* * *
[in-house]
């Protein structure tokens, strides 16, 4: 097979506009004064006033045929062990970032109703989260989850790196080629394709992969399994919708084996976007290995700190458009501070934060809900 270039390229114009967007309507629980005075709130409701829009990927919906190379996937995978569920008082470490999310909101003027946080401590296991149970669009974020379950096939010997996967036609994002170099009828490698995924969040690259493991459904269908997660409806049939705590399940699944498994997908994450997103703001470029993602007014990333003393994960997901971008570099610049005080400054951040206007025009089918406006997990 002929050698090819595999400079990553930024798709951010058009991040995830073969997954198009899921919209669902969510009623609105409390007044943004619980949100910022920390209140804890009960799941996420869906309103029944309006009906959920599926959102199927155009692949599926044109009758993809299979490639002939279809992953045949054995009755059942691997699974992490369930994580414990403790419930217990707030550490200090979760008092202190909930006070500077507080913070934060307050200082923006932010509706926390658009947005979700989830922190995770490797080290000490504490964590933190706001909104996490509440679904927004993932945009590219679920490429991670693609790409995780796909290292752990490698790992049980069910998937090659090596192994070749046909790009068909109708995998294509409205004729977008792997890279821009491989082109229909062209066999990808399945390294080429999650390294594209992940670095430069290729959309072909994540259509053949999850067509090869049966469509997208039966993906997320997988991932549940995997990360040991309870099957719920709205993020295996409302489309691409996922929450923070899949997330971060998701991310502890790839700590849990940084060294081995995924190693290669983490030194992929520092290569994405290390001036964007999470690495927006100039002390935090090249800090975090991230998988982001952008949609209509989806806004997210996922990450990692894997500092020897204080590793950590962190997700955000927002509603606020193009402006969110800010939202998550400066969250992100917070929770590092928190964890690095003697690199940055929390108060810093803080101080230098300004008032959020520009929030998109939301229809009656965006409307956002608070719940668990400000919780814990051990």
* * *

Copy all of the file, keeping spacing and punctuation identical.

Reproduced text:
[in-house]
């Protein structure tokens, strides 16, 4: 097979506009004064006033045929062990970032109703989260989850790196080629394709992969399994919708084996976007290995700190458009501070934060809900 270039390229114009967007309507629980005075709130409701829009990927919906190379996937995978569920008082470490999310909101003027946080401590296991149970669009974020379950096939010997996967036609994002170099009828490698995924969040690259493991459904269908997660409806049939705590399940699944498994997908994450997103703001470029993602007014990333003393994960997901971008570099610049005080400054951040206007025009089918406006997990 002929050698090819595999400079990553930024798709951010058009991040995830073969997954198009899921919209669902969510009623609105409390007044943004619980949100910022920390209140804890009960799941996420869906309103029944309006009906959920599926959102199927155009692949599926044109009758993809299979490639002939279809992953045949054995009755059942691997699974992490369930994580414990403790419930217990707030550490200090979760008092202190909930006070500077507080913070934060307050200082923006932010509706926390658009947005979700989830922190995770490797080290000490504490964590933190706001909104996490509440679904927004993932945009590219679920490429991670693609790409995780796909290292752990490698790992049980069910998937090659090596192994070749046909790009068909109708995998294509409205004729977008792997890279821009491989082109229909062209066999990808399945390294080429999650390294594209992940670095430069290729959309072909994540259509053949999850067509090869049966469509997208039966993906997320997988991932549940995997990360040991309870099957719920709205993020295996409302489309691409996922929450923070899949997330971060998701991310502890790839700590849990940084060294081995995924190693290669983490030194992929520092290569994405290390001036964007999470690495927006100039002390935090090249800090975090991230998988982001952008949609209509989806806004997210996922990450990692894997500092020897204080590793950590962190997700955000927002509603606020193009402006969110800010939202998550400066969250992100917070929770590092928190964890690095003697690199940055929390108060810093803080101080230098300004008032959020520009929030998109939301229809009656965006409307956002608070719940668990400000919780814990051990």